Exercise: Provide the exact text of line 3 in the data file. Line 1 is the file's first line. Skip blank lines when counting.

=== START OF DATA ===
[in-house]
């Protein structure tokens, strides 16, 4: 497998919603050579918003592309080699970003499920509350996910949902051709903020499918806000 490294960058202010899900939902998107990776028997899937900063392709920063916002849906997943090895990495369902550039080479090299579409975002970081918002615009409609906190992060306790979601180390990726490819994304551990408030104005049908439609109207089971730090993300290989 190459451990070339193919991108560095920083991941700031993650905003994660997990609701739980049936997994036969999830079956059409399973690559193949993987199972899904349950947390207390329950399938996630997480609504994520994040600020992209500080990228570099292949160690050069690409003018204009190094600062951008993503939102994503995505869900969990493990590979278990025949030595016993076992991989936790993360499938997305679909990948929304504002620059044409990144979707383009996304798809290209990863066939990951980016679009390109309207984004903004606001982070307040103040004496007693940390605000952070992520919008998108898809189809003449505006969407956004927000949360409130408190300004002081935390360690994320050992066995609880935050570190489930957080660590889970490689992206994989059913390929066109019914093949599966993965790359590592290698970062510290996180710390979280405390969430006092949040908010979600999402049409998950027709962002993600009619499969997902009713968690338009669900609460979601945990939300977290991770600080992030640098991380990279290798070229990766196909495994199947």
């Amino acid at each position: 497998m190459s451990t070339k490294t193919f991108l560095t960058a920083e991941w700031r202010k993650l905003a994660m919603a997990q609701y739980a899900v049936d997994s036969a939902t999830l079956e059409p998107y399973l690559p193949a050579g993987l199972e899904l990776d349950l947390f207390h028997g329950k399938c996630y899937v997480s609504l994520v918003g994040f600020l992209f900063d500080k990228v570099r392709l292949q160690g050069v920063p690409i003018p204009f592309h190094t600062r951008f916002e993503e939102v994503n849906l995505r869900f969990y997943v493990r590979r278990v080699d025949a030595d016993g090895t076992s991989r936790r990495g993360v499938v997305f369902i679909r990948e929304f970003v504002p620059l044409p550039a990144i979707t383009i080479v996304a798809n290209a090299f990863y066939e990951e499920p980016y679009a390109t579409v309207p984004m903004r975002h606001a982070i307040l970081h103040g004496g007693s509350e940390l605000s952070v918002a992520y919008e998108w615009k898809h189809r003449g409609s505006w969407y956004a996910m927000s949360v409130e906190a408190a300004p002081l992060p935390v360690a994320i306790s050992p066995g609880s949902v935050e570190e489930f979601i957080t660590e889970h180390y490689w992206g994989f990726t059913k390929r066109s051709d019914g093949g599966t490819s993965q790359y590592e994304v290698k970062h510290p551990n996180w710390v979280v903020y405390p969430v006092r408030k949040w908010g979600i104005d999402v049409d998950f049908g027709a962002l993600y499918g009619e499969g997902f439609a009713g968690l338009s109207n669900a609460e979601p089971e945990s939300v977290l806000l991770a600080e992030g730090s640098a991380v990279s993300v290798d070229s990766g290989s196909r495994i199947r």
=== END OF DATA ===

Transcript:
């Amino acid at each position: 497998m190459s451990t070339k490294t193919f991108l560095t960058a920083e991941w700031r202010k993650l905003a994660m919603a997990q609701y739980a899900v049936d997994s036969a939902t999830l079956e059409p998107y399973l690559p193949a050579g993987l199972e899904l990776d349950l947390f207390h028997g329950k399938c996630y899937v997480s609504l994520v918003g994040f600020l992209f900063d500080k990228v570099r392709l292949q160690g050069v920063p690409i003018p204009f592309h190094t600062r951008f916002e993503e939102v994503n849906l995505r869900f969990y997943v493990r590979r278990v080699d025949a030595d016993g090895t076992s991989r936790r990495g993360v499938v997305f369902i679909r990948e929304f970003v504002p620059l044409p550039a990144i979707t383009i080479v996304a798809n290209a090299f990863y066939e990951e499920p980016y679009a390109t579409v309207p984004m903004r975002h606001a982070i307040l970081h103040g004496g007693s509350e940390l605000s952070v918002a992520y919008e998108w615009k898809h189809r003449g409609s505006w969407y956004a996910m927000s949360v409130e906190a408190a300004p002081l992060p935390v360690a994320i306790s050992p066995g609880s949902v935050e570190e489930f979601i957080t660590e889970h180390y490689w992206g994989f990726t059913k390929r066109s051709d019914g093949g599966t490819s993965q790359y590592e994304v290698k970062h510290p551990n996180w710390v979280v903020y405390p969430v006092r408030k949040w908010g979600i104005d999402v049409d998950f049908g027709a962002l993600y499918g009619e499969g997902f439609a009713g968690l338009s109207n669900a609460e979601p089971e945990s939300v977290l806000l991770a600080e992030g730090s640098a991380v990279s993300v290798d070229s990766g290989s196909r495994i199947r």